US to send two new spy satellites into space, says General William Shelton
The United States plans to launch a pair of satellites to keep tabs on spacecraft from other countries orbiting 35,970 kilometres above the planet, as well as to track space debris.
The previously classified Geosynchronous Space Situational Awareness Programme (GSSAP) would supplement ground-based radars and optical telescopes in tracking thousands of pieces of debris so orbital collisions could be avoided, the head of air force space command, General William Shelton, said.
He called it a "neighbourhood watch programme" that will provide a more detailed perspective on space activities. He said the satellites, scheduled to be launched this year, would also be used to uncover potential threats from other spacecraft.
The two-satellite network will drift around the orbital corridor housing much of the world's communications satellites and other spacecraft.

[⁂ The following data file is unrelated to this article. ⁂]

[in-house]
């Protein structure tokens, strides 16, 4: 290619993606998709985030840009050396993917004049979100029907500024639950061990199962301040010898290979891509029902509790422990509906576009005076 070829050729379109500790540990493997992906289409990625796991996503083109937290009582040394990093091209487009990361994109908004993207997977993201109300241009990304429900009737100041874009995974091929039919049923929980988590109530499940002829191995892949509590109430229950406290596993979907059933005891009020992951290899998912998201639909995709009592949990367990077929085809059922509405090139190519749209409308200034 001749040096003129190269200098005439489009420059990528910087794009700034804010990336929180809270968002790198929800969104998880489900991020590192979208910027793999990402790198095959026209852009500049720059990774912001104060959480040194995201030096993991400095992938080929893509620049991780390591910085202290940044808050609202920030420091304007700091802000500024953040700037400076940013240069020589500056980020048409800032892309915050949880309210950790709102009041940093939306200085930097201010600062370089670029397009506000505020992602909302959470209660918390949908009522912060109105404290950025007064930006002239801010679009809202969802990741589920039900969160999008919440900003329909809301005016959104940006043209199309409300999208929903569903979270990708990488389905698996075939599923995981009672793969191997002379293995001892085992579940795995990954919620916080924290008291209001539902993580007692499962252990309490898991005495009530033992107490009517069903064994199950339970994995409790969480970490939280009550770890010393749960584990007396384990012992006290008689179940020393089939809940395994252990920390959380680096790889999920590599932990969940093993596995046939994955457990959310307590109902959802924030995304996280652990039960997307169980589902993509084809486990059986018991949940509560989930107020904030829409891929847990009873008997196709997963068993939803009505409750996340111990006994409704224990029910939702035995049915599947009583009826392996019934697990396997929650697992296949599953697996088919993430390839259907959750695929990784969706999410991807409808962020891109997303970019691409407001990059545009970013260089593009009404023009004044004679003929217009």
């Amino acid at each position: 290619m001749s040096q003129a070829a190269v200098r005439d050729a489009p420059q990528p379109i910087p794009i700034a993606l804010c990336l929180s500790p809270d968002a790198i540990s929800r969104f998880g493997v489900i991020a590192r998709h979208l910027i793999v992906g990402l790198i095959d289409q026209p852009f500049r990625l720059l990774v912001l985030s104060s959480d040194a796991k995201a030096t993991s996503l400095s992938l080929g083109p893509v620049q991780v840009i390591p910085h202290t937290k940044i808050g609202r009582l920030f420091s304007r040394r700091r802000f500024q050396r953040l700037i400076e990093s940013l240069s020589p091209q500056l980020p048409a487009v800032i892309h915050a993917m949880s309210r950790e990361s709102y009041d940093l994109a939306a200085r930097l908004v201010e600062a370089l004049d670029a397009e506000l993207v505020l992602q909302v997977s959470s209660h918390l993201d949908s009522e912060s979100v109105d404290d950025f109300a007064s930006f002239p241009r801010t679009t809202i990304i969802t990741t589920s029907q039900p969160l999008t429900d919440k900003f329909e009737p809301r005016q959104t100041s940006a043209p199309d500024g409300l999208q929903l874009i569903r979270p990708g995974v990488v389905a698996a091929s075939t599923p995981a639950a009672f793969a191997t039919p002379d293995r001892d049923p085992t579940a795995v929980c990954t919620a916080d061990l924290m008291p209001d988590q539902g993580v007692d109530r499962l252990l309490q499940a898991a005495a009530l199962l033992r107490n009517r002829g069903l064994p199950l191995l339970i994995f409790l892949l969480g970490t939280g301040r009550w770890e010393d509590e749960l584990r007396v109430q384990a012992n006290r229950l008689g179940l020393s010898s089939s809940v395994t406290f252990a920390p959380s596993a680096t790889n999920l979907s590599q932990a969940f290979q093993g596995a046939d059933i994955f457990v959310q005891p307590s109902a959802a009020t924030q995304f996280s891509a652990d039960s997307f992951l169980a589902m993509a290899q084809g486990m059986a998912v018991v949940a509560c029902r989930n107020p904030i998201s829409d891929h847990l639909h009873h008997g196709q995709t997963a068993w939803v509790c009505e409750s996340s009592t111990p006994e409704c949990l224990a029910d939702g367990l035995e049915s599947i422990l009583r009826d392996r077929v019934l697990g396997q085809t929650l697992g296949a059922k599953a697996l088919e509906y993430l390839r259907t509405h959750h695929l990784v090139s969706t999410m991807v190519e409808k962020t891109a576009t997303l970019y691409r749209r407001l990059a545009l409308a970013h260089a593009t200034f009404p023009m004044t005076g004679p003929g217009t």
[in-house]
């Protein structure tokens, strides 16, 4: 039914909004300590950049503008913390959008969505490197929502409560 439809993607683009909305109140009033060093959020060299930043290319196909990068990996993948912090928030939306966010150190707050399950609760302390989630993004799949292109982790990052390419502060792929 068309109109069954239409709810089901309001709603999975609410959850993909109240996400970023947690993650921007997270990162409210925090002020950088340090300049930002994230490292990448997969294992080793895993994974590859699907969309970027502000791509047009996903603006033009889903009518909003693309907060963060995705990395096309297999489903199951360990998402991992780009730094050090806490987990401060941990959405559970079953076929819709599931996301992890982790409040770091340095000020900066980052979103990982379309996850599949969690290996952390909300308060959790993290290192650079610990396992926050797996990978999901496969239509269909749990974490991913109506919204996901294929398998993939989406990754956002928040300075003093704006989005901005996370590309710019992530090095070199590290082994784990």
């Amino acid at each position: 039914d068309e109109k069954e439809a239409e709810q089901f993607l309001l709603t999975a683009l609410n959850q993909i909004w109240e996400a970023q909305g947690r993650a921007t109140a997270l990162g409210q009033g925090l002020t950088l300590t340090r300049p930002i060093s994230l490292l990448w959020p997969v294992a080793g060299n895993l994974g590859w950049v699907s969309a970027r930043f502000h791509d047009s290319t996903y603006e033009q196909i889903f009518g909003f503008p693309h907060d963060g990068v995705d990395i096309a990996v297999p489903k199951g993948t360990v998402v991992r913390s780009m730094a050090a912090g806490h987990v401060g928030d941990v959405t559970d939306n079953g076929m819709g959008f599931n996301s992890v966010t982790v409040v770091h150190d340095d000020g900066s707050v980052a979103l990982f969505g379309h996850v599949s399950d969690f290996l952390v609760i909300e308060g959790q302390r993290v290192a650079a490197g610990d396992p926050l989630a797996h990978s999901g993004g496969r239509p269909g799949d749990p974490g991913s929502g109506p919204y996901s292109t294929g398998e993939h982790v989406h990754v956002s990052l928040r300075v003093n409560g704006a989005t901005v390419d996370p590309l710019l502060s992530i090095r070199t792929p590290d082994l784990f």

The air force currently tracks about 23,000 pieces of orbiting debris bigger than about 10cm. These range from old rocket bodies to the remains of an exploded Chinese satellite.
Brian Weeden, technical adviser with the Washington-based Secure World Foundation, said the US military already had a satellite in a better position to monitor space debris.
"I think the [Obama] administration is being more honest when it says that it declassified this programme to try and deter attacks on US satellites," in geostationary, or GEO, orbits located 36,000 kilometres above earth, Weeden said.
The new satellites will also give the US military greater insight into what other countries have in orbit.
The satellites are scheduled for launch aboard an unmanned Delta 4 rocket from Cape Canaveral air force station in Florida during the last quarter of the year. Shelton said two replacement satellites were targeted for launch in 2016.